On Monday, I woke to the news that Meghan Markle will marry her prince and join the House of Windsor. American by birth and citizenship, Markle will likely become the Duchess of Sussex and move into Kensington Palace in the new year.
On Tuesday, I woke to a letter from the Home Office, informing me that my wife, my best friend and my partner of seven years, has been denied entry into the UK to live with me as my spouse, bringing to a devastating close a year that has tested our patience, our limits and our love for this country.
It is a year that has seen us forced to live on opposite sides of the world, in different time zones and climates, each of us stealing moments at odd hours to be there on the phone when the other one woke up or went to sleep. A year that has seen us live out of suitcases and boxes, scared to get too comfortable or too settled in a routine in case we don’t leave room in our lives for each other. A year that has seen my appendix explode in the middle of a flight, leaving an airline unsure whether to send me home or back to my wife. A year that has seen the first of every month commemorated with the words “this month it will happen”.
We have missed birthdays and weddings and been apart from each other for births and deaths in our families. For the season finale of the Bake Off and an entire year of colds and train delays and Mondays that are always made better by a hug at the end of the day.
We have satisfied every one of Theresa May’s convoluted requirements and we have spent months sourcing and compiling original documents from three continents to prove it. We have spent thousands of pounds in Home Office application fees and hundreds more to speak to UK Visas & Immigration’s helpline who informed us only a fortnight ago that they had misplaced our application. We have waited and we have hoped.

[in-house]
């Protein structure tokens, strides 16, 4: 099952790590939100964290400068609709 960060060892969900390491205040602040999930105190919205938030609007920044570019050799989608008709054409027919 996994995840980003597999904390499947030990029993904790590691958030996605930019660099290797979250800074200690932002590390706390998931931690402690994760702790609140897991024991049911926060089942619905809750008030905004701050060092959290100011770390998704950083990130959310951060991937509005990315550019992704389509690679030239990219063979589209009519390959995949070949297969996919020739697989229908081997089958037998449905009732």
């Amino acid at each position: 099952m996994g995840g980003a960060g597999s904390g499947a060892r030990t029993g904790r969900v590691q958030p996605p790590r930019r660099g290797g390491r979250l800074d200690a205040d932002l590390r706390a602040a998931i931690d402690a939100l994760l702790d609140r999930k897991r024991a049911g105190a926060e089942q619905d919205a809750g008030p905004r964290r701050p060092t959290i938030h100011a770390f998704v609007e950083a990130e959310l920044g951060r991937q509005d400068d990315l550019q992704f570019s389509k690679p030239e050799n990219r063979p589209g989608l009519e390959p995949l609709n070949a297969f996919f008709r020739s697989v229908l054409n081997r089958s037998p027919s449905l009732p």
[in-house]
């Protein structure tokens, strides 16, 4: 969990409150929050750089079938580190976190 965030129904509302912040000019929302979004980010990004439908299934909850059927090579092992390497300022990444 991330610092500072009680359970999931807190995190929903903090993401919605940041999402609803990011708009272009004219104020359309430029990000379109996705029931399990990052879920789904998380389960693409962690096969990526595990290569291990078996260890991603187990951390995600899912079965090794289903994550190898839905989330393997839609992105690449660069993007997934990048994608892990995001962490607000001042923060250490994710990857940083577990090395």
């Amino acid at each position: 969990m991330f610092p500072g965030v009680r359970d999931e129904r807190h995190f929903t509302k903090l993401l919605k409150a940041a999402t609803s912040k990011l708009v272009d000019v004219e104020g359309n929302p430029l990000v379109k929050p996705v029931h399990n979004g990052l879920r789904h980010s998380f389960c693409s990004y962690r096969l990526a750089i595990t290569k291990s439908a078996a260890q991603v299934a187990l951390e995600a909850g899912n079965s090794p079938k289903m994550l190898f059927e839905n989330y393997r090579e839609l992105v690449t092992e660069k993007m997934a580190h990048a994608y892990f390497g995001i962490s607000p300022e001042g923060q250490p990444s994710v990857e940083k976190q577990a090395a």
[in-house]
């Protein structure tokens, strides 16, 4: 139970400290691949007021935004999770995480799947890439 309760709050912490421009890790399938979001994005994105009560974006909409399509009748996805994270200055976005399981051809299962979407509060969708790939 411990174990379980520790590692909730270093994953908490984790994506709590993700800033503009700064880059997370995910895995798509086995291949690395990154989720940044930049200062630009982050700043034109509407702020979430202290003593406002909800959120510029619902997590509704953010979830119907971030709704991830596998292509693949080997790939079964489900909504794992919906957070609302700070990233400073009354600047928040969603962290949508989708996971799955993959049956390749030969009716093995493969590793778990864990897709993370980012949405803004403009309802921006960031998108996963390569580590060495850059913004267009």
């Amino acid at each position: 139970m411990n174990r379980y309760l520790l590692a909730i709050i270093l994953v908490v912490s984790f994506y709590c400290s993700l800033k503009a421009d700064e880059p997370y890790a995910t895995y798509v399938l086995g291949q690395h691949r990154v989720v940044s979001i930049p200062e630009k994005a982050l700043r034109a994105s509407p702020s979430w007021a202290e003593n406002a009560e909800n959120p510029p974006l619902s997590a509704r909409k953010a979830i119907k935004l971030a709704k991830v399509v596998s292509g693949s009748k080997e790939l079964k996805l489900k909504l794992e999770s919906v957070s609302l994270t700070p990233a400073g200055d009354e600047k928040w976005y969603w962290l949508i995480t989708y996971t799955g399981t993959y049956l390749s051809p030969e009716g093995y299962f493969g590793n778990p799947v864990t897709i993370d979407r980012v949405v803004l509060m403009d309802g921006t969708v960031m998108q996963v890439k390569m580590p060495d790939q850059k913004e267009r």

And in some civil service corner office, an Entry Clearance Officer has leafed through our papers. The officer has overlooked or misplaced key documents and declared that we have failed to submit them. They have applied the incorrect sections of the law and declared that we fail to satisfy them, and all this with almost complete impunity. Four different lawyers have confirmed that the Home Office has made a mistake. We must now wait up to a year or more for an appeal to be heard. In the meantime, my wife will be unable to enter the UK to visit me. Today I received the keys for the flat we are supposed to be moving into together.
As a husband, I am broken. But I know that our case is not unique nor is it the worst. I know that the Home Office got things wrong and I hope that the decision may be overturned. 42% of working British people cannot meet the financial requirements that qualify your right to marry a foreign national and maybe never will. For those of us who can, there is no guarantee that you will not be ruined by the Home Office’s proprietary blend of indifference and incompetence.
This Christmas, thousands of children will be apart from their parents. Tens of thousands of families will remain in exile, unable to return to the UK because an accident of birth has left one of them unable to claim this soil as their own. Fathers and mothers will continue to watch their children grow up via Skype. Grandparents will never meet their grandchildren. Because Theresa May said so.
I offer my most heartfelt congratulations to the royal couple on their engagement and I wish them luck as they embark on one of life’s great adventures. As they raise a toast this Christmas, I only ask that they take a moment to remember those of us whose lives will remain on hold. And I call on Theresa May and her government to remember their commitment to serve the families of this country. The time has come to bring them home.
Satbir Singh is Chief Executive of the Joint Council for the Welfare of Immigrants (JCWI), which has campaigned on this issue since these rules were introduced. This Christmas, JCWI is leading the campaign to reunite families. For more visit www.bringthemhome.org.uk